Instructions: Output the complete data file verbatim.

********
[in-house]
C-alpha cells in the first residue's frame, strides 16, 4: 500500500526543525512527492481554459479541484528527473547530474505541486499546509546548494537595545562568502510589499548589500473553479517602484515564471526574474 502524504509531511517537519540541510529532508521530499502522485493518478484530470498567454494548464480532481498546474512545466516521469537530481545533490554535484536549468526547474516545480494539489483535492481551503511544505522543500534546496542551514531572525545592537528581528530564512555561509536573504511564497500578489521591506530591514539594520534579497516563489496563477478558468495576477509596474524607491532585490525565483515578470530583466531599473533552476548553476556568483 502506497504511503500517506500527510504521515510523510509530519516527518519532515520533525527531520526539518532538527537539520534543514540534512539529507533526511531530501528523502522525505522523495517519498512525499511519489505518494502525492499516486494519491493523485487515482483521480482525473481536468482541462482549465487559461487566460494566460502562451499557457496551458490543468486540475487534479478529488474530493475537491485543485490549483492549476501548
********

[in-house]
C-alpha cells in the first residue's frame, strides 16, 4: 500500500526543525512527492481554459479541484528527473547530474505541486499546509546548494537595545562568502510589499548589500473553479517602484515564471526574474 502524504509531511517537519540541510529532508521530499502522485493518478484530470498567454494548464480532481498546474512545466516521469537530481545533490554535484536549468526547474516545480494539489483535492481551503511544505522543500534546496542551514531572525545592537528581528530564512555561509536573504511564497500578489521591506530591514539594520534579497516563489496563477478558468495576477509596474524607491532585490525565483515578470530583466531599473533552476548553476556568483 502506497504511503500517506500527510504521515510523510509530519516527518519532515520533525527531520526539518532538527537539520534543514540534512539529507533526511531530501528523502522525505522523495517519498512525499511519489505518494502525492499516486494519491493523485487515482483521480482525473481536468482541462482549465487559461487566460494566460502562451499557457496551458490543468486540475487534479478529488474530493475537491485543485490549483492549476501548